Dear NFL/NFLPA, Don't Ruin What You Have Built!

Nick SignorelliSenior Writer IJuly 29, 2010

NEW YORK - APRIL 22:  NFL Commissioner Roger Goodell looks on as he stands on stage during the first round of the 2010 NFL Draft at Radio City Music Hall on April 22, 2010 in New York City.  (Photo by Jeff Zelevansky/Getty Images)
Jeff Zelevansky/Getty Images

Take a trip back in time, to the 1980's. Baseball was America's Past Time. It was the sport that families gathered around to watch the games together, it was the KING of Pro Sports.

There was an MLB work stoppage in 1980, but there were no games lost, so it was not that big of a deal. It was the 1981 strike that, in my opinion, killed MLB. And it never recovered.

I was nine years old, and my dad, who was a Pittsburgh Cop, had finally saved up enough money to split season tickets with a fellow officer. We were going to get to go to half of the home games for the Pirates (they were better then, honest).

When the word broke that the players decided that they were not going to be playing, my dad had to explain to me that we were not going to be able to go to any of those games I had been looking so forward to seeing.

Try explaining to a nine year old kid that he does not get to go see his favorite team play simply because the players don't think they are making enough money.

Since that time, things are not quite different. The NFL is now the KING of Pro Sports in America, and it is not even close. The NFL Draft was run against the NBA Playoffs, and the Draft had higher ratings than the Playoffs.

The NFL Draft, where each team picks rookies to join their roster, drew higher ratings than the NBA Playoffs.

The Draft did so well, the NFL scheduled their first game ever to go head to head with The World Series. The NFL is going to have their last two Super Bowl Champions play head to head against the World Series, and guess who is going to win? And the NFL KNOWS it.

The NFL has decided that the players are making too much money, and they need to re-do the CBA (Collective Bargaining Agreement). If this were to happen, it would be at the end of the 2010 season, and the NFL would have basically until August to work out a new agreement with the NFLPA.

There is now rumor that the players are considering walking out DURING the 2010 season, near the end of the regular season.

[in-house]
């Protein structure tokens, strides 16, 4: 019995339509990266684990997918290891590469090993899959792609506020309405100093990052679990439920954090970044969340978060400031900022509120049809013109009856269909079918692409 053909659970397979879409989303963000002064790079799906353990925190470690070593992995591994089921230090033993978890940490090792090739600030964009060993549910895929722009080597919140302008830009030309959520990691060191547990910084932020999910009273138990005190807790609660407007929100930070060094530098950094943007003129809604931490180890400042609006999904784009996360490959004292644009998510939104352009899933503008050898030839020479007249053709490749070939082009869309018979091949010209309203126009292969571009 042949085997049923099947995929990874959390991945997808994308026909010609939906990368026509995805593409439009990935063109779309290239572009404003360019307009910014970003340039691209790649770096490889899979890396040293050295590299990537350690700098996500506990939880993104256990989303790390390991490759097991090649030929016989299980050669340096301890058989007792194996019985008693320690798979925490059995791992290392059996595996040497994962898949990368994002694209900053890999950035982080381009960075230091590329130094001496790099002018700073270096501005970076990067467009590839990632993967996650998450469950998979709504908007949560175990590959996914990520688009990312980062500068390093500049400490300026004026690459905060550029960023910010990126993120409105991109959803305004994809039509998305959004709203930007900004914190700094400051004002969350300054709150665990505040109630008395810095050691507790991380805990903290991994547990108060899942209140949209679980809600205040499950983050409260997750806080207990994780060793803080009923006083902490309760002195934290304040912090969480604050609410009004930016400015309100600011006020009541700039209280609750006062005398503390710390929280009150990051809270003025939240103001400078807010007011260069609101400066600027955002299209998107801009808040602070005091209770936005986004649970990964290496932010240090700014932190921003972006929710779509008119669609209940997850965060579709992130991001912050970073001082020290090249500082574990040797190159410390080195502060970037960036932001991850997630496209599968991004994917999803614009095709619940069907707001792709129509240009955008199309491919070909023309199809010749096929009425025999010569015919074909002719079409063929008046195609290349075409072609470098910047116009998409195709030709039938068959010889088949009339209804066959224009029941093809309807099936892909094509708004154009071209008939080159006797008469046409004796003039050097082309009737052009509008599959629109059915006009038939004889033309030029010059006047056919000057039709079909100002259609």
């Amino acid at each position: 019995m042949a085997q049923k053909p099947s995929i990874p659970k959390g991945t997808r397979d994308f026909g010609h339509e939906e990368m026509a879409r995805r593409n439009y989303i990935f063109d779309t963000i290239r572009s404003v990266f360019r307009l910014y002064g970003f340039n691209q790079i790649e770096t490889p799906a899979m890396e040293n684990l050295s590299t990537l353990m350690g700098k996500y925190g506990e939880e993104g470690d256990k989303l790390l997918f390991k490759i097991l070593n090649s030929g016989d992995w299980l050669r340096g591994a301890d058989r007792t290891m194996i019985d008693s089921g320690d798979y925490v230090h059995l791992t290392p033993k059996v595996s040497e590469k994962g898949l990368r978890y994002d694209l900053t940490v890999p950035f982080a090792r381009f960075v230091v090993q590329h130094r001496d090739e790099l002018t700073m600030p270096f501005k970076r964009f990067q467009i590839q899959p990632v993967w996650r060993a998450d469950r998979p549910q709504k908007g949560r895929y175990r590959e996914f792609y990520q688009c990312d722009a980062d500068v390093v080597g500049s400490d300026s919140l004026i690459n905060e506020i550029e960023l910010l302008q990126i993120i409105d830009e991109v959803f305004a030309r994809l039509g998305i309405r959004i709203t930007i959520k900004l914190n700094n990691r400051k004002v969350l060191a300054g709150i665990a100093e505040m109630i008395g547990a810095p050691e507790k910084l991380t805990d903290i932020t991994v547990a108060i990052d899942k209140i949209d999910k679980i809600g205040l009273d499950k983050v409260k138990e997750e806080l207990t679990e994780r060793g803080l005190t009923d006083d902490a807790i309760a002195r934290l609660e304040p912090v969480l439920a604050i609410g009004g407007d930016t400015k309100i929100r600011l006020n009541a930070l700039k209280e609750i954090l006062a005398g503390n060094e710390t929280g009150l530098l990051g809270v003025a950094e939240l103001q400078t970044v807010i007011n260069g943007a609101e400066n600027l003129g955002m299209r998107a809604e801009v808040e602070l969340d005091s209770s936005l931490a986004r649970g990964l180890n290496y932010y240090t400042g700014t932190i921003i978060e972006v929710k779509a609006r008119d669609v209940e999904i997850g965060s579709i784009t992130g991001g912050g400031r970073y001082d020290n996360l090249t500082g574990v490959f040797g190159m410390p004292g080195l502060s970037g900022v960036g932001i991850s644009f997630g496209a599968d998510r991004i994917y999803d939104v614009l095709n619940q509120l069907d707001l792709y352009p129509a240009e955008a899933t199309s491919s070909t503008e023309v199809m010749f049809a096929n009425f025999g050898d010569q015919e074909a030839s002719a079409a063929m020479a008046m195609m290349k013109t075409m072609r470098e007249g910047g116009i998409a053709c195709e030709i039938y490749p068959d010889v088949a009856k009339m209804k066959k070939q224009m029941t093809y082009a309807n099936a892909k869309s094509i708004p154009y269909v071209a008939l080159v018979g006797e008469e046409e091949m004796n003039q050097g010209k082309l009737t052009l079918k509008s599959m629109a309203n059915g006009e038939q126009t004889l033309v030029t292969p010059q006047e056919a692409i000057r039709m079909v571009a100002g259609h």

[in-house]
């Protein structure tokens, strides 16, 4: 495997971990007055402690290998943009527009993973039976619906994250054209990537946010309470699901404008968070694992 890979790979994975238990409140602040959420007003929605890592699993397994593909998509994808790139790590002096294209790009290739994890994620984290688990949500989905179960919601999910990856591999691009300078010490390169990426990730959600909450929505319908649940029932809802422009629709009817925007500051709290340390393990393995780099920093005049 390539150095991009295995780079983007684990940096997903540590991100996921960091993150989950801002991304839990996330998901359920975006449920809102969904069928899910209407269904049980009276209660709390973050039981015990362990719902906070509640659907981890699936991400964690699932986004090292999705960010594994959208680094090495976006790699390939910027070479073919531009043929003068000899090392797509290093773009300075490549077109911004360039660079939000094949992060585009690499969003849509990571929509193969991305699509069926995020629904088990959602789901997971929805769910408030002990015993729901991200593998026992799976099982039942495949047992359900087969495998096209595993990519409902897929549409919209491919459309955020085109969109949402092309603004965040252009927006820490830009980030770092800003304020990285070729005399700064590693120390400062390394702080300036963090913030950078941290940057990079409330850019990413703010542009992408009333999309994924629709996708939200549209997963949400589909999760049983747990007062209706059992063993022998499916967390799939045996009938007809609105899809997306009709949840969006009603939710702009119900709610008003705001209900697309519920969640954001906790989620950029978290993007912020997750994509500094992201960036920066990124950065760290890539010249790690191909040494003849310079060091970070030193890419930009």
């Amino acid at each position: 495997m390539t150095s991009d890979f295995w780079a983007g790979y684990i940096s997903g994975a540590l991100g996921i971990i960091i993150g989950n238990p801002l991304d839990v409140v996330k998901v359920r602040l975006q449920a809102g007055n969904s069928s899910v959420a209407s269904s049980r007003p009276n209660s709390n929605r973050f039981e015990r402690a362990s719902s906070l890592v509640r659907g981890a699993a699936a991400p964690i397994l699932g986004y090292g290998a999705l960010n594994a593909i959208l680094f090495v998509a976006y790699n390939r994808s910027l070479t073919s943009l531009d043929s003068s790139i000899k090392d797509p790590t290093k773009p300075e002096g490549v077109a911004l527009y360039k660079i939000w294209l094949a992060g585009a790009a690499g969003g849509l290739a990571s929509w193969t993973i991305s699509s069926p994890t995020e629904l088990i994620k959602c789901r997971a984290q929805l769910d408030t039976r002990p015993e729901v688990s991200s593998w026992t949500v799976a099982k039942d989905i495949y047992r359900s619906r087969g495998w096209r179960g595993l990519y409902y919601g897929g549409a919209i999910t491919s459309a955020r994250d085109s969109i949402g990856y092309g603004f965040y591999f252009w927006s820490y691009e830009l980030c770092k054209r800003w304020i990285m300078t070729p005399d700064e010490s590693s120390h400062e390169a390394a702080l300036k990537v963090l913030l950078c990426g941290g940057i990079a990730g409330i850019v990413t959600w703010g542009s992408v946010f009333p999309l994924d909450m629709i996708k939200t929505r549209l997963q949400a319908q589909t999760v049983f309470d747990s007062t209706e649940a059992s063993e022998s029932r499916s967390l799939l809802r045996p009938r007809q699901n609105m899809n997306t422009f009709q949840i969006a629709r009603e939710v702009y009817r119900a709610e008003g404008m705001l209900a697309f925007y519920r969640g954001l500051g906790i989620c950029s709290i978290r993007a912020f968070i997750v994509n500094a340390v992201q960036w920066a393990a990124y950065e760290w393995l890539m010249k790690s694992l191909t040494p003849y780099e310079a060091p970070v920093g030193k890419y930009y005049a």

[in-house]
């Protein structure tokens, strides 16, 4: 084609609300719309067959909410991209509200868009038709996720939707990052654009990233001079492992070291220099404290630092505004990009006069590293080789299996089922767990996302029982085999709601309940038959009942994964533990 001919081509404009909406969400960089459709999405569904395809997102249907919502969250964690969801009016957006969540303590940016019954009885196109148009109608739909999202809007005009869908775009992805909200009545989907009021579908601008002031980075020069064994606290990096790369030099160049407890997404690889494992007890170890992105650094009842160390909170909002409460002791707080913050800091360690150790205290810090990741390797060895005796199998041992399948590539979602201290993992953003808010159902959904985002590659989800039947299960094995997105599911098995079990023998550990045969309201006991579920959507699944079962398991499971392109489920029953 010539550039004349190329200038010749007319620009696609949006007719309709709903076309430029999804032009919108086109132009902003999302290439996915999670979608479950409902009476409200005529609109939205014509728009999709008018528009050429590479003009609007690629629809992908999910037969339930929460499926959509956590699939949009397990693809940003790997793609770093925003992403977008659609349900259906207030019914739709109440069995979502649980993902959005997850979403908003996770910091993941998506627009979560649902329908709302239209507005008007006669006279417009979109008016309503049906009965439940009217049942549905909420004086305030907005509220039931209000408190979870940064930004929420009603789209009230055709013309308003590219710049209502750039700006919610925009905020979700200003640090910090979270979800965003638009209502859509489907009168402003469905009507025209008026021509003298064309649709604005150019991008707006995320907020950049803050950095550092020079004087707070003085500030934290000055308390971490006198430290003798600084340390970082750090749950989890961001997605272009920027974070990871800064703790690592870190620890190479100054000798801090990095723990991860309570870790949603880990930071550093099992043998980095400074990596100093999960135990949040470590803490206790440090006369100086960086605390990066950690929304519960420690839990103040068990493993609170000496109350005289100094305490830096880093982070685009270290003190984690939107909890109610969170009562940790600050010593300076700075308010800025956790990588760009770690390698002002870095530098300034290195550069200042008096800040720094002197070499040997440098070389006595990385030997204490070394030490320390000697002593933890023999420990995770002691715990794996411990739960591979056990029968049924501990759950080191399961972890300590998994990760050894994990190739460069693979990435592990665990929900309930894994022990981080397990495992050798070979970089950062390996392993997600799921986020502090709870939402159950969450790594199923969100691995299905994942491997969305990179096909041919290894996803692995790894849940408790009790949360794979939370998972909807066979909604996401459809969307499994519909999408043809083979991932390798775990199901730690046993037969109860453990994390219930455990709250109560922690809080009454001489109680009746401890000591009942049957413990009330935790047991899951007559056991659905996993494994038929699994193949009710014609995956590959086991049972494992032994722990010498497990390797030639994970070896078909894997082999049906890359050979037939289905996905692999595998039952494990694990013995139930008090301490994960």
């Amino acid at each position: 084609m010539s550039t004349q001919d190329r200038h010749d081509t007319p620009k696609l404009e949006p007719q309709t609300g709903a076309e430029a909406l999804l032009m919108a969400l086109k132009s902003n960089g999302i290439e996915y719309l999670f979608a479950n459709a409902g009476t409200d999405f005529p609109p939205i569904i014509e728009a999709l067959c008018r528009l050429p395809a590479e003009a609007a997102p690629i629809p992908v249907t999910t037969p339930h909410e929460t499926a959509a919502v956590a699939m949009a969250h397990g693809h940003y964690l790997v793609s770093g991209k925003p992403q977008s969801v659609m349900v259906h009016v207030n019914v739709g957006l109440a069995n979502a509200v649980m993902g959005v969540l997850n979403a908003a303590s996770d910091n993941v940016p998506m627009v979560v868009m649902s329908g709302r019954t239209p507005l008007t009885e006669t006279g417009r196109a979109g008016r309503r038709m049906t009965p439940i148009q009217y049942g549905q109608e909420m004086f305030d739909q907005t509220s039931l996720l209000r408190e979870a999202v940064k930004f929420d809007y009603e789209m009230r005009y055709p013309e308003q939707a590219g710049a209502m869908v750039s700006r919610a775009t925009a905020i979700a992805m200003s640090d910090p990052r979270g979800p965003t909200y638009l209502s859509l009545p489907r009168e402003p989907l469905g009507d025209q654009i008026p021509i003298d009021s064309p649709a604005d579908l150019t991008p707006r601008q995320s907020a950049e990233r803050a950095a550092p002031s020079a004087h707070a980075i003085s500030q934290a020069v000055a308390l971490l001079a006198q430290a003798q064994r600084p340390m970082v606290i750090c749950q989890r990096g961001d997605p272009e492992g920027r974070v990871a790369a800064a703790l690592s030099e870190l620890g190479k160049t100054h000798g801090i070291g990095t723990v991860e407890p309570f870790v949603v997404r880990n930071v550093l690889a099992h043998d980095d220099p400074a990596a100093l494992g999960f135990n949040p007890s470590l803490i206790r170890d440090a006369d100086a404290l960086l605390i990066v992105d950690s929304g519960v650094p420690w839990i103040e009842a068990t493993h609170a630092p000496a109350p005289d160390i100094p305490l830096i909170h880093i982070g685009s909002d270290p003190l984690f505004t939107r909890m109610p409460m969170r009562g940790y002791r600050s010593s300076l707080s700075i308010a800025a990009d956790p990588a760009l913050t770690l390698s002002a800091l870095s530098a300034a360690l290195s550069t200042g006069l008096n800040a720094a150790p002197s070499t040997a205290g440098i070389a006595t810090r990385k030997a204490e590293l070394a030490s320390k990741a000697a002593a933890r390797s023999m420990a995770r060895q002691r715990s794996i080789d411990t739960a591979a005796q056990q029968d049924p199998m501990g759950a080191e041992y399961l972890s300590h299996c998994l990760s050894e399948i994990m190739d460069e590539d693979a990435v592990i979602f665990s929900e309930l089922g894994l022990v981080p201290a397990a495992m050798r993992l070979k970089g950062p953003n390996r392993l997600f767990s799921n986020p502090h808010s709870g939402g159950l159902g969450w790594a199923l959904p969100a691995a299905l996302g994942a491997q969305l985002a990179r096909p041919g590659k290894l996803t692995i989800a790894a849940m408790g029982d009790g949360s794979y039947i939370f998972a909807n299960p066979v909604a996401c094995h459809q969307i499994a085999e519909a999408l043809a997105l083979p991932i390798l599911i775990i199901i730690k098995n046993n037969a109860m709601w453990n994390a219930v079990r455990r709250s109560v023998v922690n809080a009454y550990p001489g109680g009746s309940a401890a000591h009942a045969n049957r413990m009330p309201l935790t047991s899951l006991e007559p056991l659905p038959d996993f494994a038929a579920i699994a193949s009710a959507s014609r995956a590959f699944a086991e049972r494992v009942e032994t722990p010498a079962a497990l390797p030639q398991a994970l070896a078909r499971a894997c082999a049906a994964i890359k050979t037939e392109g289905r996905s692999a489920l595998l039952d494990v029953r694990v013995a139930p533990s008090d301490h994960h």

The minimum wage in America is $7.25 per hour. The minimum wage in the NFL is $365,000.

I understand that the players want to secure their financial futures. How many people are reading this could not afford to live on $365,000 per year?

The owners think that 60 percent of all revenue is too much to pay the players?

CBS is paying $3.73 BILLION to carry the NFL Games in 2010.

NBC is paying $3.6 BILLION to carry the NFL Games in 2010.

FOX is paying $4.27 BILLION to carry the NFL Games in 2010.

ESPN is paying $8.8 BILLION to carry the NFL Games in 2010.

Add to that the $1 BILLION that DirecTV is kicking in to air the Sunday Ticket, and it reaches a cool $21.5 BILLION to air the games of the NFL.

Divide that by the 32 teams, and it comes out to $688 million per team. After taxes, that comes out to about $350 million per team. That comes out to about $150 million per team to spend on players.

$150 million, divided by 53 men, is around $2.5 million per player, average.

Now, ownership would like us to believe that all that money has to go to building the new stadiums, and pay coaches, scouts and office people. But, the reality is, that is all paid for by the tax payers (stadium), ticket sales, concessions, and paraphernalia.

This is the part that, to me, is pathetic.

Today in America, as most of us know, the economy has been sacked. The times are almost as bad as the great depression. Millions of people are out of work. Families are losing their houses. Companies are going out of business at alarming rates.

The one thing that many of us look forward to is the start of the NFL season. Some people don't have much more than that. Even though, we don't have much, most of us still find a way to spend the $300 to purchase the Sunday Ticket from DirecTV.

We still watch the many commercials, and spend our money on the advertisers that are paying for the Networks to be able to pay the NFL.

What it all boils down to is that you and I, the hard working people of America, support these BILLIONAIRES, who in turn support the MILLIONAIRES that play the games.

We understand that you need to provide for your families. We understand that you need to take care of your companies. We understand that you need to build for the future.

What we don't understand is, how do you expect us—the people that pay your salaries, build your stadiums and wear your jerseys—to not get upset when we hear you cry about your millions?

Please NFL/NFLPA, PLEASE don't go the way of baseball, and ruin our America's Past Time. Find a way to work this out, before we have to start watching soccer.